Come and walk our Life Labyrinth at Kinghorn Loch. Sustainable Communities Initiatives at the Earthship have spent months working with local community groups and volunteers creating the Life Labyrinth – planting native wild flowers and shrubs to symbolise life and its stages and transitions. The official opening of the labyrinth was held at the Harvest Festival on 12th September 2015 and was opened by David Torrance, MSP and volunteers.

labyrinth in winter

What is a Labyrinth?

Have you ever wondered what the difference is between a maze and a labyrinth? What’s the point of walking a labyrinth?

Labyrinths and mazes are intricate paths that eventually lead you to the centre.

A maze is a place where you can go the wrong way many times, it has dead ends and paths that take you back instead of to the centre; people go into a maze for entertainment, to try to solve the puzzle.

A labyrinth is different, the path also turns this way and that, but there is only one path, no forks, no dead ends or loop backs. When you go into a labyrinth, you know you cannot get lost (though sometimes it may feel like it).

Labyrinths can be used for fun too, but people often walk a labyrinth with an intention, for example meditation or reflection. You can think of a labyrinth as a small pilgrimage, or as a symbol for the path of your life, twisting and turning, but never anything else than a single path, there are no dead ends nor can you go back.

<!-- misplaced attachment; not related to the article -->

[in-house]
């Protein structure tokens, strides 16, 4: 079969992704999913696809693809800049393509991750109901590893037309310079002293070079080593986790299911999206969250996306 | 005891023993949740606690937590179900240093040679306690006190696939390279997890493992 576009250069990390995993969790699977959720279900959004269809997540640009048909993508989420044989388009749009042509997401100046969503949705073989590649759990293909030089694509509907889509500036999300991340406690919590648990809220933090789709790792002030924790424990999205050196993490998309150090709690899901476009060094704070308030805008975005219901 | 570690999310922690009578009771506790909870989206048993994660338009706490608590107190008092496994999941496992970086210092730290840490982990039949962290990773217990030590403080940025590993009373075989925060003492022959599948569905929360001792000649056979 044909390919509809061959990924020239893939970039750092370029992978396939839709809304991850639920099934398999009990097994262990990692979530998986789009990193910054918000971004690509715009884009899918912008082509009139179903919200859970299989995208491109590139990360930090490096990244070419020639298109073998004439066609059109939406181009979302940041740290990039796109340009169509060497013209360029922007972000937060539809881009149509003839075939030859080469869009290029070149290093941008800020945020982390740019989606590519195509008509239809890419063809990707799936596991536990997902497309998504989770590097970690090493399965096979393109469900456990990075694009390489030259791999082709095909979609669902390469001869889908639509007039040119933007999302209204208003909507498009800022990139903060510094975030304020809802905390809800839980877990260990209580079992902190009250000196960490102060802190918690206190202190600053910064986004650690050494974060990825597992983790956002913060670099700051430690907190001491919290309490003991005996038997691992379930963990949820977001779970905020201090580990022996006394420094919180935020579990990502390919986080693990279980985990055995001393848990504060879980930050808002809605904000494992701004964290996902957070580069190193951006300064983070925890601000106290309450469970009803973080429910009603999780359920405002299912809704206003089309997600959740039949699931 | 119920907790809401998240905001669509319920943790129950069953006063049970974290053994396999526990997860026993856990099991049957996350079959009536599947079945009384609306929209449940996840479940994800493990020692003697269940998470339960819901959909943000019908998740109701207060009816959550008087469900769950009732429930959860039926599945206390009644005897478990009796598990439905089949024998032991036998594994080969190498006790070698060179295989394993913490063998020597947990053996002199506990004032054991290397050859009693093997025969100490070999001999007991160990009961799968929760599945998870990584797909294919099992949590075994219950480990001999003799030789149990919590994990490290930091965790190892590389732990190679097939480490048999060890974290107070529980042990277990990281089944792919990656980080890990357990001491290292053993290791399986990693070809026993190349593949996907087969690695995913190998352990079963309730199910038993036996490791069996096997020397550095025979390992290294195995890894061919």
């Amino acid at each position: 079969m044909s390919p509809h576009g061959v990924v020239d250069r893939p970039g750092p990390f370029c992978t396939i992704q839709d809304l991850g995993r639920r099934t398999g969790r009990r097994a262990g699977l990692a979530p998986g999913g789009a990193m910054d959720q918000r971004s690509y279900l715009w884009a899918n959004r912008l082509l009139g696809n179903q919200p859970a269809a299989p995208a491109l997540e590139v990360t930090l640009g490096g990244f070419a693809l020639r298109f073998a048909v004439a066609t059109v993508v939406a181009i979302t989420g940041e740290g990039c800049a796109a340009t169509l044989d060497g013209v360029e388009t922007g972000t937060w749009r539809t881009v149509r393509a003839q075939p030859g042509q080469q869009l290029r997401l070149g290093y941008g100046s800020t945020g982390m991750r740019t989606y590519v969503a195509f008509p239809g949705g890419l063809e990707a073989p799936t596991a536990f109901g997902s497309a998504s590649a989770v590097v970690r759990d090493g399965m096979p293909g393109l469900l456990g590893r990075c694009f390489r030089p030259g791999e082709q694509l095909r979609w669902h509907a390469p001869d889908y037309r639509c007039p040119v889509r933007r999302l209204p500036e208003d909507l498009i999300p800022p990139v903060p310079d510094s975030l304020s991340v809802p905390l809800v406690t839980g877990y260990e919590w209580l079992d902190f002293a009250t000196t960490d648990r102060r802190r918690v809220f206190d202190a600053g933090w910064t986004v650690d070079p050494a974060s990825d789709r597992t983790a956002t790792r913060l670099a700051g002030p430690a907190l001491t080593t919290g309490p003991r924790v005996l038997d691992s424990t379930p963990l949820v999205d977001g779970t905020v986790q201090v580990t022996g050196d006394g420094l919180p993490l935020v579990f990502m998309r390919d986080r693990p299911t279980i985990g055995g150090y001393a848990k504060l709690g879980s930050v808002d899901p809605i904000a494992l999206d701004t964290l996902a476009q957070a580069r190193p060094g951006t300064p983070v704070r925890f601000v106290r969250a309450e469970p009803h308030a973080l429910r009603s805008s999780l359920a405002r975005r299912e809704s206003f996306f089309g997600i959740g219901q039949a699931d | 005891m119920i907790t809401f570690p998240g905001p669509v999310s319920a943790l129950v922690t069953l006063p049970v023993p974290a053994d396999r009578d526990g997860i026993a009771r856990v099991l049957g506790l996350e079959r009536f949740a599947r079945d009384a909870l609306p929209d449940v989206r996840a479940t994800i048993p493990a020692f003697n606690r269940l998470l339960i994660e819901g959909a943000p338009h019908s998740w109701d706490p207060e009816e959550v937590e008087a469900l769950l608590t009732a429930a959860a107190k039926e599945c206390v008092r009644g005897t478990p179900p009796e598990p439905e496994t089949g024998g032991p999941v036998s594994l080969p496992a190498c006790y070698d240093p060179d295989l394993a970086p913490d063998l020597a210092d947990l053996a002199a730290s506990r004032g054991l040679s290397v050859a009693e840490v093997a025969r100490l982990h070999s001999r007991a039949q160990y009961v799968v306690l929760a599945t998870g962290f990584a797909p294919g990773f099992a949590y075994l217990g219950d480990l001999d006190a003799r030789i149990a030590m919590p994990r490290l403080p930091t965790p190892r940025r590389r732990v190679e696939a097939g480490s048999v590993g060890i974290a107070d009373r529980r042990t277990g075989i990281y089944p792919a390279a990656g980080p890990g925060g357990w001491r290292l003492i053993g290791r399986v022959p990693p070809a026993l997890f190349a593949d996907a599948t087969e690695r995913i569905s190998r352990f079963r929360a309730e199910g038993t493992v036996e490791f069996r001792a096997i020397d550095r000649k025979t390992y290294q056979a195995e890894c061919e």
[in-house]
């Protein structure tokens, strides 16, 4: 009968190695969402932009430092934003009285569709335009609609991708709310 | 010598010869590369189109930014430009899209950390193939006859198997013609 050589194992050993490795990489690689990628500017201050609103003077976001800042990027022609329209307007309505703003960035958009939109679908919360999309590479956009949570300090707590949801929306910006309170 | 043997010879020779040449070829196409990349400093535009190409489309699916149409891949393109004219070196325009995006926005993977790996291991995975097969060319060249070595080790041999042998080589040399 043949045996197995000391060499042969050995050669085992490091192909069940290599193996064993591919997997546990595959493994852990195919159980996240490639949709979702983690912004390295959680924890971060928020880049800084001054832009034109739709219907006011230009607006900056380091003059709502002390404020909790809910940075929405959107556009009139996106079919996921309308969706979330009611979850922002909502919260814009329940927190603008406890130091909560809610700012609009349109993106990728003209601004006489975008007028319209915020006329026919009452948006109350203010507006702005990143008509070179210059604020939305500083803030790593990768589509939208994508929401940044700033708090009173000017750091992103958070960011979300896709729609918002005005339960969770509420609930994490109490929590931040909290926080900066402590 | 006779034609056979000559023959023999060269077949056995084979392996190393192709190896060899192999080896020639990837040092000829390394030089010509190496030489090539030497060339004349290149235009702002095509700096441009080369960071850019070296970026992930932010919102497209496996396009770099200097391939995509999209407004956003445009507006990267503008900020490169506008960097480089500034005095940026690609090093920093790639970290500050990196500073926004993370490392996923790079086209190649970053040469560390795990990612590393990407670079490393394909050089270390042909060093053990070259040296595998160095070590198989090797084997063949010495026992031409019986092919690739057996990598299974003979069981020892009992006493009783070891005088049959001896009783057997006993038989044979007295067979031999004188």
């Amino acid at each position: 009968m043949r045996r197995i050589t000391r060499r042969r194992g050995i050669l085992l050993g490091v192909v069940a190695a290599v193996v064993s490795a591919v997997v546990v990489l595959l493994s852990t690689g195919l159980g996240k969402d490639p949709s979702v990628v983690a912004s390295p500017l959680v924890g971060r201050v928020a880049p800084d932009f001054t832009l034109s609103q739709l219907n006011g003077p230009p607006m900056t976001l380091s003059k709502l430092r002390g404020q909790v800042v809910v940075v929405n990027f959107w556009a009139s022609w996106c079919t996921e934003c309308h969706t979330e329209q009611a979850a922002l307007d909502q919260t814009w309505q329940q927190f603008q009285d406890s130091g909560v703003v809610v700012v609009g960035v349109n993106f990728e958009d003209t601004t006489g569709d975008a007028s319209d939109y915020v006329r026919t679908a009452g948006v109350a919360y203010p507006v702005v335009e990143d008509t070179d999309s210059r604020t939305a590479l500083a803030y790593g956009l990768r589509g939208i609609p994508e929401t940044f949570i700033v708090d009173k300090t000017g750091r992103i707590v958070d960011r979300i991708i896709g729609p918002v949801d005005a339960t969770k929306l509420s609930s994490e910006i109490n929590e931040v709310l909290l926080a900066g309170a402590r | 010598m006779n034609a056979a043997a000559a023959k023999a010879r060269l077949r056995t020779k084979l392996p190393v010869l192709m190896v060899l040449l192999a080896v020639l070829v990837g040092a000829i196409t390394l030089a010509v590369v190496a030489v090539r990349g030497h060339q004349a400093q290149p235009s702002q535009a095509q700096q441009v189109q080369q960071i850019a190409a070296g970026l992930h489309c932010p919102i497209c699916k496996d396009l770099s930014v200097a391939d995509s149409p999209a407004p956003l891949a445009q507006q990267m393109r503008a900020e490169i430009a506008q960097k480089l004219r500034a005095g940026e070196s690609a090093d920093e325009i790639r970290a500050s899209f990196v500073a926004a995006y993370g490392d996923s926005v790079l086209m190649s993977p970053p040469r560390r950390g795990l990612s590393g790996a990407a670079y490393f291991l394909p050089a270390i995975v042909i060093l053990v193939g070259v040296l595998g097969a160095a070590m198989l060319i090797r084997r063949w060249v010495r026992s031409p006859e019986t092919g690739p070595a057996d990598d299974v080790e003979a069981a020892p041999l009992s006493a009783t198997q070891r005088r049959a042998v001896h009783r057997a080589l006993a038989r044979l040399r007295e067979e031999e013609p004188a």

We think that in the past people may have used labyrinths to confuse the demons that they thought were following them (the mythological Minotaur was trapped in a labyrinth.)

Walking into a labyrinth, you can slow down, quieten your mind, and when you come out, you can bring the peace you found with you into the world. When walking a labyrinth, you can use the time for yourself or dedicate your walk to the well-being of someone else or to some purpose. It is up to you. Some people meditate, some people pray, others just enjoy.

There is no right or wrong way to walk a labyrinth.
Use the Life Labyrinth in whatever way is helpful for you.

If you would like to visit the Earthship Fife Visitor Centre while you are here, have a look at our website for opening hours

Thank you

The Life Labyrinth project wouldn’t have been possible without the help of so many people.
Warmest thanks for the incredible hard work of the boys and staff at Hillside School, especially Jay Wallace, Jordan Fraser, Darren Inglis, Thomas Anderson, Robbie Dudgeon and their teacher RoseAnn Carlin.

The project would not have been possible without the help of the Community Payback team, Scottish Water volunteers, as well as Douglas Collins, Kenneth Mullen, Geetam, Teodora Bokonyi, Kenny Grieve and anyone else who helped out.

Appreciation is given for the generous support from Pumphouse Trust, Breedon Aggregates (Orrock), CSV Action Earth, and site owners Diana and Richard Neil and Penny and Chris Holland.